• Don't wait to hear the boarding call - many airports are now silent so there are no announcements except in the gate lounge itself. If a passenger is called in a silent airport it means that they are very late and if not found soon will miss the flight. The unloading of their bags will probably cause the flight to be late too.

  • The main reason for missing passengers appears to be over-enthusiastic farewell drinks at the airport, make sure you have set an alarm or make sure a responsible adult is keeping an eye on the time if you are going to do this Also if you are too intoxicated when you arrive at the gate you can be refused boarding by the ground crew.

Singapore Airlines A380 Interior Cabin Tour

View from 30,000 feet
View from 30,000 feet

6 Tips for a Comfortable Flight

  • There always seems to be a rush to board, I never understand why myself. Unless you have far too much carry-on luggage on a full flight, and are therefore worried about getting into the overhead locker then why spend another 30 minutes stuck in a too small seat?

  • Modern jets fly with air pressures significantly lower than sea level. This can cause you to both dehydrate quickly and for alcohol to affect you more quickly. The standard advice is to only drink soft drinks and water. However I find a mixed drink, particularly Bloody Marys, allow me to sleep without pills and don't dehydrate me too much.

  • On a decent full-service airline, on an international route, even in economy, you will be offered drinks, including mixed drinks, beer, wine, fruit juice before lunch and dinner. You will also be offered wine during the meal. You can also request a drink at other times. If you have a long over-night sector a selection of snacks such as pot noodles, chocolate, ice cream will be offered quietly to those who are still awake. Although airline food on full-service, international flights, is a lot better than its reputation would have it, don't eat too much, remember you are not burning many calories stuck in your seat, regardless of how many times you get up to move around.

  • Wear loose clothing and shoes that you will able to put back on if your feet swell during flight. for light sleepers you may find it useful to brink a blow up pillow and eye mask (the latter sometimes handed out to passengers in flight).

  • Deep Vein Thrombosis (DVT) has had some coverage with fatalities caused from blood causes by long periods of inactivity. In fact it's not restricted to air travel and has been noted in passengers on long car or bus trips as well. Compression stockings have been advised for those who are vulnerable and regular movement around the plane is a good idea - just avoid the times the seat belts signs are on for turbulence or meal service is in progress.

  • You will feel better if you do some in-seat exercises check here for some simple ones that work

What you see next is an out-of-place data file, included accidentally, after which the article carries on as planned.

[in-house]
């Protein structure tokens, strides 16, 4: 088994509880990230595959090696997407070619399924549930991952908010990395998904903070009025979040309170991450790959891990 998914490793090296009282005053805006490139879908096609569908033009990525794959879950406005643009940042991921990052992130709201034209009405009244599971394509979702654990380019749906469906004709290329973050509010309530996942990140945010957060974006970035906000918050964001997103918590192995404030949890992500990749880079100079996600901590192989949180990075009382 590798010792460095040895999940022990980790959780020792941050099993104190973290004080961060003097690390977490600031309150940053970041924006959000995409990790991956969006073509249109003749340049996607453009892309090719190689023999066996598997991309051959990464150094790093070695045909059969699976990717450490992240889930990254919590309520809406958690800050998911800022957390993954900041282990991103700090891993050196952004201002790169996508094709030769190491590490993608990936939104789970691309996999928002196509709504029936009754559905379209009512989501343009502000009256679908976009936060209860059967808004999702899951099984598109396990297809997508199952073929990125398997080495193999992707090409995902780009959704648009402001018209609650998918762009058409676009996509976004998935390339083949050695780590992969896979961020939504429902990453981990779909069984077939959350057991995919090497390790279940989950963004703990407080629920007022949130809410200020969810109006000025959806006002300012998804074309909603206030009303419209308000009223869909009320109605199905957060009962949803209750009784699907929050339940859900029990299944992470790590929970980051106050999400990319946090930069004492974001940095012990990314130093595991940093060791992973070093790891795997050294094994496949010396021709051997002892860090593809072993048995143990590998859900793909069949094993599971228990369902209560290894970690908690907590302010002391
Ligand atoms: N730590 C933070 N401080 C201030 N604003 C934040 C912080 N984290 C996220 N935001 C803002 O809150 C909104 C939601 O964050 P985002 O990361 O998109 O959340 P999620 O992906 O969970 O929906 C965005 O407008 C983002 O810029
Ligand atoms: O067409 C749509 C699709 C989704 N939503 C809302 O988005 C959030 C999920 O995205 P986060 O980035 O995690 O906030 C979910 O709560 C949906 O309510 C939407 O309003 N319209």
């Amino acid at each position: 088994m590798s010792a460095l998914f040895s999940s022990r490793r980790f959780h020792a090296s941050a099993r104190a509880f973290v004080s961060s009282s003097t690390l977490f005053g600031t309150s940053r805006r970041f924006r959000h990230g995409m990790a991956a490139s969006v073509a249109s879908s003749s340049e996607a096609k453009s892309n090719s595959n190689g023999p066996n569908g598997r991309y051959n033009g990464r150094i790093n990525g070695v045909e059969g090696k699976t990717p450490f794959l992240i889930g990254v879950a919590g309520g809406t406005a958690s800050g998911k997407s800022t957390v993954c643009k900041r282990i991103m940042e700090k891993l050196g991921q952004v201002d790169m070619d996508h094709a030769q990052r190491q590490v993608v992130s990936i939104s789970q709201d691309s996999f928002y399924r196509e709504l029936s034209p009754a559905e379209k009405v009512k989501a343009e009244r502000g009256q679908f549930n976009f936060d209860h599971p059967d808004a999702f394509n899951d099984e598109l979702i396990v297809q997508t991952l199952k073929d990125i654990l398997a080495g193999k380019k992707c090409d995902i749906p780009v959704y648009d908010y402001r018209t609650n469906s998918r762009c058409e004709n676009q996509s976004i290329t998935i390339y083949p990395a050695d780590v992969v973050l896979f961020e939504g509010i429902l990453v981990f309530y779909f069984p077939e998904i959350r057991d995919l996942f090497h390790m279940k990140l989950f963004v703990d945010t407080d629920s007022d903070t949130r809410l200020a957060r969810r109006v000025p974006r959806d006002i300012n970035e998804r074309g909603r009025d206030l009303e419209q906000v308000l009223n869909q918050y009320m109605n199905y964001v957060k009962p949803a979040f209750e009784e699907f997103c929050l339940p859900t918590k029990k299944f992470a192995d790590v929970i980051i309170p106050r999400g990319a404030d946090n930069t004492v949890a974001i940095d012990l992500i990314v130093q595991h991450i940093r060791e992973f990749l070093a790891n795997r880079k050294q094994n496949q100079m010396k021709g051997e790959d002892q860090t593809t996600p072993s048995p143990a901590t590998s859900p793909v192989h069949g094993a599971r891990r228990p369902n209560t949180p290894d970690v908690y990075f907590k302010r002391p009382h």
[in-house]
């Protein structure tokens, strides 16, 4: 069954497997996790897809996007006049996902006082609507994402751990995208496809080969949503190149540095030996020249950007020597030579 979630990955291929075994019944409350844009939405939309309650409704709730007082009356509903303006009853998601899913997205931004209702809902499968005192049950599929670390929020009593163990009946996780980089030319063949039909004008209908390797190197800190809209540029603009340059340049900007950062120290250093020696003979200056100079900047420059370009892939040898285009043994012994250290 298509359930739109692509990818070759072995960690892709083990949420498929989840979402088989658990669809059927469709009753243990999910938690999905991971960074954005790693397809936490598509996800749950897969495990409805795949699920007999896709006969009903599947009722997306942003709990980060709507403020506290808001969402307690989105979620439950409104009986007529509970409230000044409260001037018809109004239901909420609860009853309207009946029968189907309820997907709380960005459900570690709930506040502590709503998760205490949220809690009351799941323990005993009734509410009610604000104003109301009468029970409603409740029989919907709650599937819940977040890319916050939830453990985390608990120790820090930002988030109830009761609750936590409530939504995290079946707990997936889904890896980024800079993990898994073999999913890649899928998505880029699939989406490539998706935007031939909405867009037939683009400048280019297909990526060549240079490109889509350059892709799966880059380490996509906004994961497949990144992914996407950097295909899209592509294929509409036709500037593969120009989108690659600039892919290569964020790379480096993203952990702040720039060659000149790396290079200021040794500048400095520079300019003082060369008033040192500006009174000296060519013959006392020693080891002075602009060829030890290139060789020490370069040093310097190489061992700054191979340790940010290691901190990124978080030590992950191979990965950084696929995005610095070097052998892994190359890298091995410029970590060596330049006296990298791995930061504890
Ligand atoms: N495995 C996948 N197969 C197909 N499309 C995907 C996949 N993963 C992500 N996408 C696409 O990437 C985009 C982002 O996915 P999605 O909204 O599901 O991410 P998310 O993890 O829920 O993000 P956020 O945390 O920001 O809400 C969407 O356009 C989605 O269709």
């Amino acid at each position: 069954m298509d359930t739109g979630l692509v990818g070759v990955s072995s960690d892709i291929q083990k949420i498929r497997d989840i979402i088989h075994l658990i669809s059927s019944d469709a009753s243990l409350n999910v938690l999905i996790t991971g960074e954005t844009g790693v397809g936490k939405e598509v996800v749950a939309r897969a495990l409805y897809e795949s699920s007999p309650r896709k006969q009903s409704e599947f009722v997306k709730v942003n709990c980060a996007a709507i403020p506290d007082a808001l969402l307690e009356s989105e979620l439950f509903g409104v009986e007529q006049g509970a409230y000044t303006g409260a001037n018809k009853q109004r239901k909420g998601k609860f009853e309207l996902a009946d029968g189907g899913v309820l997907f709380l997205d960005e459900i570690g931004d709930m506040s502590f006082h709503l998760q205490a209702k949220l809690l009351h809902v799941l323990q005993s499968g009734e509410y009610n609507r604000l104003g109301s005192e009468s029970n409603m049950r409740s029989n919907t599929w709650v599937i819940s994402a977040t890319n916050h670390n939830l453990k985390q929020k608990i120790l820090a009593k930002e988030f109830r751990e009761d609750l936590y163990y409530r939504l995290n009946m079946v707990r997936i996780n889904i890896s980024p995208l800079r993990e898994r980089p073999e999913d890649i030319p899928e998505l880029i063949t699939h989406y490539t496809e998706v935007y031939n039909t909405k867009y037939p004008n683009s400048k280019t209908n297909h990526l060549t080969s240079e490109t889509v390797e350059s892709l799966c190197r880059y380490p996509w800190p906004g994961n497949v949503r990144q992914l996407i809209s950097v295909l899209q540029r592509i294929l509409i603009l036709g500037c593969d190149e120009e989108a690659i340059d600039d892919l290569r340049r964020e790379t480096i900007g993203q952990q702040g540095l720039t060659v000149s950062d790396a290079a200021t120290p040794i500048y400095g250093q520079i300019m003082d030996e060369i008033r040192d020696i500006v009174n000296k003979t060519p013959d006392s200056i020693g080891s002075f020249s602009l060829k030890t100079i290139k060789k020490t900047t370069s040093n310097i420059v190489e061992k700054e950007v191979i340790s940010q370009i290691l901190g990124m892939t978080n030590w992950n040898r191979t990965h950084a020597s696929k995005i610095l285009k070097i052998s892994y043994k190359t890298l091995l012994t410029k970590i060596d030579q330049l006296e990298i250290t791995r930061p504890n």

Arrivals, Vancouver International Airport

WW2 Bomber, Cape York, Bramaga, Queensland, Austraila
WW2 Bomber, Cape York, Bramaga, Queensland, Austraila

5 Travel Tips for Arriving at your Destination

  • As you get ready to leave the cabin make sure that you have completed all arrival documentation that you were given and that you have your passport and baggage claim dockets handy.
  • Remember that countries that rely on agriculture exports and a lack of local pests are serious about their agriculture quarantine. Do not import food and similar products unless you want to cope a big fine - ignorance is no excuse and you could be hit with a large instant fine. This happens particularly in Australia and New Zealand.

  • If your luggage does not reappear on the luggage carousel, confirm that you are at the right carousel. Lodge a claim for the lost bag at the appropriate office before you leave the luggage retrieval area. Do not panic - most luggage is only misplaced, missed the connection rather than gone for ever.

  • As you leave the secure area you may have to brace yourself for the onslaught of taxi touts. The almost universal rule that anyone touting for taxi business at the arrivals area of an airport is not interested in giving you the best price for the trip. Try to use either a bus or shuttle service or a pre-paid taxi voucher, available at the airport which stops all argument regarding route and destination.

  • Before leaving the airport you will also want to acquire some local currency if you don't already have some with you.

Planehenge, South Australia
Planehenge, South Australia

Life as an Airline Passenger (Funny)

Summary of Air Travel Tips

So in summary, yes there is a lot that can go wrong with air travel, and it can be uncomfortable. However a little thought about which airline and route to take, traveling light, and remembering that you are after all on vacation should see you thru to a wonderful vacation!

The Author

Lis Sowerbutts has been traveling since age 7, and has so far,visited over 55 countries. She firmly believes that traveling is too good to be left to the young and you are never too late to start traveling A New Zealander, Lis currently lives in Perth, Australia.